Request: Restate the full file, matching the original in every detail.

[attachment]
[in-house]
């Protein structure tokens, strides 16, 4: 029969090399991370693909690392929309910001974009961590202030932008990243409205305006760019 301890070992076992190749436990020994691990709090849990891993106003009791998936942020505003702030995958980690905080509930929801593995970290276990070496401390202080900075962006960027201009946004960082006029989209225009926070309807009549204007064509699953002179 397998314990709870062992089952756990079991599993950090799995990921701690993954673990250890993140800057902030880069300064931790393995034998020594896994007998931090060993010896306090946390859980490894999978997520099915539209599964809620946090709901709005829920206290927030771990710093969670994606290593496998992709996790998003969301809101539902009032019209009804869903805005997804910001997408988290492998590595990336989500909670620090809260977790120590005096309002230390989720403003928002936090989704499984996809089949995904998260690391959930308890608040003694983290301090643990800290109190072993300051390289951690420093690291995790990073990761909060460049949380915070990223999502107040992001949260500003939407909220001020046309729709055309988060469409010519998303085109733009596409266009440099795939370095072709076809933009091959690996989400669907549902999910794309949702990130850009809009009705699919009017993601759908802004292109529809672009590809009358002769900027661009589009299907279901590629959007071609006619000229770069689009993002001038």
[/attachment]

[in-house]
């Protein structure tokens, strides 16, 4: 029969090399991370693909690392929309910001974009961590202030932008990243409205305006760019 301890070992076992190749436990020994691990709090849990891993106003009791998936942020505003702030995958980690905080509930929801593995970290276990070496401390202080900075962006960027201009946004960082006029989209225009926070309807009549204007064509699953002179 397998314990709870062992089952756990079991599993950090799995990921701690993954673990250890993140800057902030880069300064931790393995034998020594896994007998931090060993010896306090946390859980490894999978997520099915539209599964809620946090709901709005829920206290927030771990710093969670994606290593496998992709996790998003969301809101539902009032019209009804869903805005997804910001997408988290492998590595990336989500909670620090809260977790120590005096309002230390989720403003928002936090989704499984996809089949995904998260690391959930308890608040003694983290301090643990800290109190072993300051390289951690420093690291995790990073990761909060460049949380915070990223999502107040992001949260500003939407909220001020046309729709055309988060469409010519998303085109733009596409266009440099795939370095072709076809933009091959690996989400669907549902999910794309949702990130850009809009009705699919009017993601759908802004292109529809672009590809009358002769900027661009589009299907279901590629959007071609006619000229770069689009993002001038």